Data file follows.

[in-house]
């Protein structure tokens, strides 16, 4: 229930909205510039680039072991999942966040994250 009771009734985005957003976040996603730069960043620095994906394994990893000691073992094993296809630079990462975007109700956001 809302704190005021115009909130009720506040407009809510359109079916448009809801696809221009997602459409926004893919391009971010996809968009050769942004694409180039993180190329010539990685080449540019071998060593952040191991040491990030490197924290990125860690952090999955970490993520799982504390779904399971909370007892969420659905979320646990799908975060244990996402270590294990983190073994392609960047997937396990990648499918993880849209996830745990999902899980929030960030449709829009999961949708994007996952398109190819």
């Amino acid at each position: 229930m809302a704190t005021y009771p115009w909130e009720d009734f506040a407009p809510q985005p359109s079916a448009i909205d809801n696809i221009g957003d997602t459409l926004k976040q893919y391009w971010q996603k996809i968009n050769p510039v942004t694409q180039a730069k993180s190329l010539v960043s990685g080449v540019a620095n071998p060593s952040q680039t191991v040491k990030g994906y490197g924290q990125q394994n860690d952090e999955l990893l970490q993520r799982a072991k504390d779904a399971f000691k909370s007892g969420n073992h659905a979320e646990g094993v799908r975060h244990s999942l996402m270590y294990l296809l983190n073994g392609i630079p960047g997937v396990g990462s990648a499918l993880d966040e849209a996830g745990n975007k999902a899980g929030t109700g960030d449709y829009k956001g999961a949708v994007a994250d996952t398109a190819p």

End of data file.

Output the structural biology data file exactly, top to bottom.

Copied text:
[in-house]
């Protein structure tokens, strides 16, 4: 229930909205510039680039072991999942966040994250 009771009734985005957003976040996603730069960043620095994906394994990893000691073992094993296809630079990462975007109700956001 809302704190005021115009909130009720506040407009809510359109079916448009809801696809221009997602459409926004893919391009971010996809968009050769942004694409180039993180190329010539990685080449540019071998060593952040191991040491990030490197924290990125860690952090999955970490993520799982504390779904399971909370007892969420659905979320646990799908975060244990996402270590294990983190073994392609960047997937396990990648499918993880849209996830745990999902899980929030960030449709829009999961949708994007996952398109190819």
């Amino acid at each position: 229930m809302a704190t005021y009771p115009w909130e009720d009734f506040a407009p809510q985005p359109s079916a448009i909205d809801n696809i221009g957003d997602t459409l926004k976040q893919y391009w971010q996603k996809i968009n050769p510039v942004t694409q180039a730069k993180s190329l010539v960043s990685g080449v540019a620095n071998p060593s952040q680039t191991v040491k990030g994906y490197g924290q990125q394994n860690d952090e999955l990893l970490q993520r799982a072991k504390d779904a399971f000691k909370s007892g969420n073992h659905a979320e646990g094993v799908r975060h244990s999942l996402m270590y294990l296809l983190n073994g392609i630079p960047g997937v396990g990462s990648a499918l993880d966040e849209a996830g745990n975007k999902a899980g929030t109700g960030d449709y829009k956001g999961a949708v994007a994250d996952t398109a190819p």